Though I’d be more interested in this story if LJ threatened to quit football if Cedric Benson rushed for more yards today, the details proved by the Kansas City Star’s Jeffrey Flanagan will have to suffice.

A derogatory rap song popped up on featuring a voice that sounded like Chiefs RB Larry Johnson™s.

The next thing you knew, every media outlet in Kansas City was on the story. Why? Because these days, one link to one Web site can put a story œout there, as we say in our biz. That puts pressure on news outlets to react.

True, mainstream news organizations have to be careful. The concern was whether the voice on the song was really Johnson™s. It wasn™t like anyone had a voice-comparison analyzer handy to check Johnson™s voice against the one from the song.

If the voice wasn™t Johnson™s, and you were the news outlet that said it was, hello lawsuit.

That™s pretty much what WHB and Channel 4 faced last Thursday.

The audio from the song first appeared on Kevin Kietzman™s show on WHB late Thursday afternoon, then became the lead story on Channel 4™s nightly newscast.

Johnson first denied it was him on the song when Channel 41 caught up with him at a fundraiser late Thursday night, shortly after Channel 4 broadcast the audio. And Johnson again issued a denial to reporters Friday afternoon.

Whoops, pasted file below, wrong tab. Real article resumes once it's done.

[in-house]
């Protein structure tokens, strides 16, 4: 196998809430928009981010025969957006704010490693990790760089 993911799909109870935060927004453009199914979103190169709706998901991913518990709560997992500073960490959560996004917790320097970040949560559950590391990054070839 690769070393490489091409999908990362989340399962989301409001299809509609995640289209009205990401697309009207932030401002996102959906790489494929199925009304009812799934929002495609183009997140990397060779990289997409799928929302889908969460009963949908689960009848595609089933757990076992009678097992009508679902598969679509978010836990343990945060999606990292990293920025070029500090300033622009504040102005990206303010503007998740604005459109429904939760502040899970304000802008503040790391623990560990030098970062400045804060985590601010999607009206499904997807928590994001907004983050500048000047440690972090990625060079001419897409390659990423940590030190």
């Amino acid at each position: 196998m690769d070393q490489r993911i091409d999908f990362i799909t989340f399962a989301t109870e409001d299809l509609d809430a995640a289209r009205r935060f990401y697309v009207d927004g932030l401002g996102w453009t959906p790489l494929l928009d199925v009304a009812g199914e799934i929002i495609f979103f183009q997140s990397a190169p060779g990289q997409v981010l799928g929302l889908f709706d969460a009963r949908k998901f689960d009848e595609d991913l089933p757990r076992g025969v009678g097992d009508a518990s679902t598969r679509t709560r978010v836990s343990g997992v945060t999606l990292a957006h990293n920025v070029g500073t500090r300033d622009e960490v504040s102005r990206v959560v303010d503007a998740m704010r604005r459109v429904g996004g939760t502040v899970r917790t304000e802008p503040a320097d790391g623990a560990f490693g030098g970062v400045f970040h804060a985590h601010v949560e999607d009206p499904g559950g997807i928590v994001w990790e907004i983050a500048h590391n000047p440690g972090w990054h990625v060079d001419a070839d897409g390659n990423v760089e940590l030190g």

Was Johnson being truthful to the media? Who knows. But we do know that no one stopped dancing.

Despite all of Johnson™s denials, Kietzman said he stood by his decision to broadcast the rap song.

œWe had about a 90-minute discussion about whether to air it before we did on Thursday, Kietzman said. œMy first reaction was that without any video to confirm it was him that no, we weren™t going to run it. But we had somebody with knowledge that it was him, so we went with it. I definitely stand by that.

Both WHB and Channel 4 said they tried reaching Johnson before airing their stories.

œWe debated whether to go with it, said Channel 4 sports director Frank Boal. œI thought it was him. If he says it™s not him, then it™s not him.

œBut I know we were sure to say that it was purportedly him and allegedly him, all the necessary language.

The track in question can be found here, though by the time of Flanagan’s report, someone else had already taken responsibility and characterized it as “a fake”.